The value of long-term studies is well understood by researcher, Dr. Keith Betteridge who has been involved with Ontario Veterinary College equine reproduction studies since 1986.
Since graduating as a veterinarian from Bristol University, England, in 1959, Betteridge has seen reproduction technology evolve with the introduction of ultrasound in the 1980s and, most recently, RNA sequencing which has been utilized to better understand how the equine embryo develops.
It is amazing that samples from embryonic losses in early studies (2008) are proving useful in studies decades later (2021). “Long-term studies gave us an opportunity to really follow those embryos,” says Betteridge. “The ‘lemons’ from the lost pregnancies in early studies turned into lemonade as new techniques came along which we could use to further investigate those samples.”
In the fascinating video interview below, Betteridge takes you on a journey through studies on equine reproduction. He also describes how the equine embryo is truly unique with its unusual coating (called a capsule) which allows the embryo to move around in the uterus. With ultrasound, an embryo can be detected as early as nine days in. Betteridge explains that approximately 17% of equine pregnancies fail and 70% of those losses will occur in the first six weeks of pregnancy.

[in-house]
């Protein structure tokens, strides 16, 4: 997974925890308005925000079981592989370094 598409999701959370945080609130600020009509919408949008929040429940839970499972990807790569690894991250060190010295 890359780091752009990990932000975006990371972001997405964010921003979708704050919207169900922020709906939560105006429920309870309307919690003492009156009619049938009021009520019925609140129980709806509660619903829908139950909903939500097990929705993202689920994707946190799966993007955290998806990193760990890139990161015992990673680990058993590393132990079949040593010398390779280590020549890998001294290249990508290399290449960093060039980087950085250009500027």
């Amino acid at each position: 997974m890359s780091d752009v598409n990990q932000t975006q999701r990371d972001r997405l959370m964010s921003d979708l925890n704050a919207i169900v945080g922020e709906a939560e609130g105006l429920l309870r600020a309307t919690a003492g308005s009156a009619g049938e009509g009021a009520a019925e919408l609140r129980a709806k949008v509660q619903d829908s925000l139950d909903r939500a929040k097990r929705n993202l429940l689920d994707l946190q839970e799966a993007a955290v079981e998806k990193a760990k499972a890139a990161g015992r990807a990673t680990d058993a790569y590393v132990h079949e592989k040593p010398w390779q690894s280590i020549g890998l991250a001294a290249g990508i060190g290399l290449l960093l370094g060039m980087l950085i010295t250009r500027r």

“Pregnancy was always looked at as though the embryo was just a passenger in the uterus,” explains Betteridge. “It has gradually emerged since the 1960’s that the embryo is a very active participant in pregnancy. If the embryo is not communicating with the mare, the pregnancy won’t develop. Understanding the two sides of the conversation between the embryo and the mare is absolutely vital to understanding how pregnancy will develop normally and how, when an embryo is lost, the pregnancy will fail.”
RNA sequencing has provided new methods of finding out which genes are active in the lining of the uterus at a particular time. The ‘dialogue’ from the mare’s side has been examined and future studies will hopefully reveal the ‘conversation’ from the embryonic side.
With continued research, we are gradually building up information that will help the horse breeder reduce the number of pregnancies that are lost.